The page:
THOMAS: Dr. Lloyd-Jones had a third alternative that it’s not the unbeliever or the Jew in Romans 7, but the person who has been awakened but isn’t yet a believer. So, he’s under conviction of sin, and he’s near the kingdom of God. This is Lloyd-Jones’s view of Romans 7.
I take the classic Augustinian, Calvinist interpretation that the second half of Romans 7 is a description of a believer who is caught in the tension between the now and the not yet, wrestling daily with the fact that we are Christians, but we continue to sin. “The good that I would, I do not. The good that I would aspire to, I do not. And the evil from which I would run, that I find I do. Oh, wretched man that I am!” (Rom. 7:15; 24). So, I take the classic Augustinian and Calvinist view of the second half of Romans 7.
LAWSON: That’s a Lawsonian view also.
THOMAS: I think that a lot of modern Reformed commentaries on Romans disagree with that view, but I see absolutely no reason to. It is certainly my experience. Apart from the logistical argument of what Paul might be saying in Romans 7, that language coincides remarkably closely to my experience of what it is to wrestle with sin every day. I can’t imagine different language that would better describe that.
LAWSON: I would add that context is an important key in interpretation. Romans 7 is not sandwiched in between Romans 1 and 2. It’s not sandwiched in between Romans 2 and 3, which is the experience of the unbeliever and condemnation. It’s sandwiched between Romans 6 and 8. It’s in the middle of the section on sanctification of the believer. Just the mere location of that passage, to me, screams volumes that this is dealing with the sanctification of a believer.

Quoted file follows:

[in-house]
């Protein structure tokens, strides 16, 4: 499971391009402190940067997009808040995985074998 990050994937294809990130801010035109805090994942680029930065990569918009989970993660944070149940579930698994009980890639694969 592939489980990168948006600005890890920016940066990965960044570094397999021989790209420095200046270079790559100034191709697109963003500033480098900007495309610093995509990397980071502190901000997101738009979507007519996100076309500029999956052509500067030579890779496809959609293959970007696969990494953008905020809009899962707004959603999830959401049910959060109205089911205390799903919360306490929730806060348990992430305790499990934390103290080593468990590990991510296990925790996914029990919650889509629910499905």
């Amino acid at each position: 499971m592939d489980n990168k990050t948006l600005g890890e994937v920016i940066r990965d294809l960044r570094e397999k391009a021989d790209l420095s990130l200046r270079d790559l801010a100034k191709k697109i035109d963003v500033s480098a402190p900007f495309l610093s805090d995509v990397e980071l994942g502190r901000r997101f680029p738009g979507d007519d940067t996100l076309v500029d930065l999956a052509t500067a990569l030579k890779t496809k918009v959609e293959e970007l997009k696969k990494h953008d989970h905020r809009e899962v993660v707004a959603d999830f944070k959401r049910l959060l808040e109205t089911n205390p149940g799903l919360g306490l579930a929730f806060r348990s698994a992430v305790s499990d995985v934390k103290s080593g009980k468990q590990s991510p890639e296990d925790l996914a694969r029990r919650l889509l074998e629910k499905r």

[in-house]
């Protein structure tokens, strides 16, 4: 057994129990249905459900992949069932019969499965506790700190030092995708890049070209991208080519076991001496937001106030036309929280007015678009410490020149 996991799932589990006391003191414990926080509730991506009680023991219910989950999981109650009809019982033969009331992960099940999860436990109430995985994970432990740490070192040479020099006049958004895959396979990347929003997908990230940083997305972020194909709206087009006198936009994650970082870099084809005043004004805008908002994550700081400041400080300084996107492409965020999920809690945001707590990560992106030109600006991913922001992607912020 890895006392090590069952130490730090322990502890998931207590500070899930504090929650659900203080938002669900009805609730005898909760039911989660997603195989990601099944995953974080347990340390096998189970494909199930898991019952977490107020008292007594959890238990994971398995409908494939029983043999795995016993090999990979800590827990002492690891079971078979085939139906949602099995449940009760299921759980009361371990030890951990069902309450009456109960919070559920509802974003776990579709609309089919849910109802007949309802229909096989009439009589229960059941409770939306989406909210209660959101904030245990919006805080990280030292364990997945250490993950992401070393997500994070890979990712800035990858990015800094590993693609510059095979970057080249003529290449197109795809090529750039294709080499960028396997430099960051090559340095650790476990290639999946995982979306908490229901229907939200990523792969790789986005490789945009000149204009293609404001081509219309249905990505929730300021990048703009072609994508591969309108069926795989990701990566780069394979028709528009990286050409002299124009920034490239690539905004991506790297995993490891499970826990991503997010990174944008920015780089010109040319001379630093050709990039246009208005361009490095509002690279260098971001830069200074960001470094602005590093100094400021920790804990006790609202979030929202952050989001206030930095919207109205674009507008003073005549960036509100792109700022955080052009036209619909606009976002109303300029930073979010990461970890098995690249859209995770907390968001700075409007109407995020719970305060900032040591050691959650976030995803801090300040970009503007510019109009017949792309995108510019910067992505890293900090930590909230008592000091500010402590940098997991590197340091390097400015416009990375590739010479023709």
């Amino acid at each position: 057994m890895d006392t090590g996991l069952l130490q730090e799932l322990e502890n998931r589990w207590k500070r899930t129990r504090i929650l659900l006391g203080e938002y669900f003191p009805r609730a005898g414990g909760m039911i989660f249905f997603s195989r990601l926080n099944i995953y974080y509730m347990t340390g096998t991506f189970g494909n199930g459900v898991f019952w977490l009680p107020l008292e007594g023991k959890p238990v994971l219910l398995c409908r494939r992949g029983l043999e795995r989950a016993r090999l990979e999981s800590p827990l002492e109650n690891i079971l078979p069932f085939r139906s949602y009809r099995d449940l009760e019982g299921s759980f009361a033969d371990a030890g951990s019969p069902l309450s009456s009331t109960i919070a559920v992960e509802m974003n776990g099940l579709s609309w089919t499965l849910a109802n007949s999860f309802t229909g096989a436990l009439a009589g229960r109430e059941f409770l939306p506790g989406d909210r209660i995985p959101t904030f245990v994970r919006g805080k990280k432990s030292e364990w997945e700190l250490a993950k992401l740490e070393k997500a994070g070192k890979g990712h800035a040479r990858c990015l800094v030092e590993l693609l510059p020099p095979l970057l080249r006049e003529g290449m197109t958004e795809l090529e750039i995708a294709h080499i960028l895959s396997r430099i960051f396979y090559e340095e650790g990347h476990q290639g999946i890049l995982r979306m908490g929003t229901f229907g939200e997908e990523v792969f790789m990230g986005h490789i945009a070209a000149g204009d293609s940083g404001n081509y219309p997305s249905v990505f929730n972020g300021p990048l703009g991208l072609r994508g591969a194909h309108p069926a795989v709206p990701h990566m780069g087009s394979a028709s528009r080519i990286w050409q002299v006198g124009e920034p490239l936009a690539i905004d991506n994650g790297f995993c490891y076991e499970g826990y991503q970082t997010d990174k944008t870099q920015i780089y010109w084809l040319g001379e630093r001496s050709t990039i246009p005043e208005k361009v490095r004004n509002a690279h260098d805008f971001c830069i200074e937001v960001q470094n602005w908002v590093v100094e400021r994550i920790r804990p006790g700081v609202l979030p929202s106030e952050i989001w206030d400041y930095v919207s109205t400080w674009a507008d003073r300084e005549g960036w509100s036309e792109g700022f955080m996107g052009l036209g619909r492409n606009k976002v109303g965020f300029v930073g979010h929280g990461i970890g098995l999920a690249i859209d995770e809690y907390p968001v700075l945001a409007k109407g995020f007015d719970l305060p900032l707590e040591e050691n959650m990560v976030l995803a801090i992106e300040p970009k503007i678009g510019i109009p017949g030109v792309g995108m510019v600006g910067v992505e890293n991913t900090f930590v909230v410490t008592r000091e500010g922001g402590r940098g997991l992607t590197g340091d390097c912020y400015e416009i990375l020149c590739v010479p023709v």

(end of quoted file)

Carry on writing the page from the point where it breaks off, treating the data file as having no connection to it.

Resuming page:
Romans 7:1–13 addresses Paul’s pre-conversion as he’s under the law. He even says the law is good, holy, and right, and that it was the means by which he came to the knowledge of sin and his need for a savior. Even that part is setting up the second half of the chapter, which is really the most important part. When you get to the end, he goes, “Oh wretched man that I am! Who will deliver me from this body of sin?” (Rom. 7:24). Unbelievers aren’t talking like that. It’s Christians who are wrestling with their sin, who say things like: “Thanks be to God who gives us . . . ” That’s what a believer says, not an unbeliever.
Clearly, the second half of Romans 7 is addressed to a believer. Furthermore, it segues into chapter 8, which describes the ministry of the Holy Spirit in the believer. It’s just a logical sequence. It’s a linear argument in the book of Romans.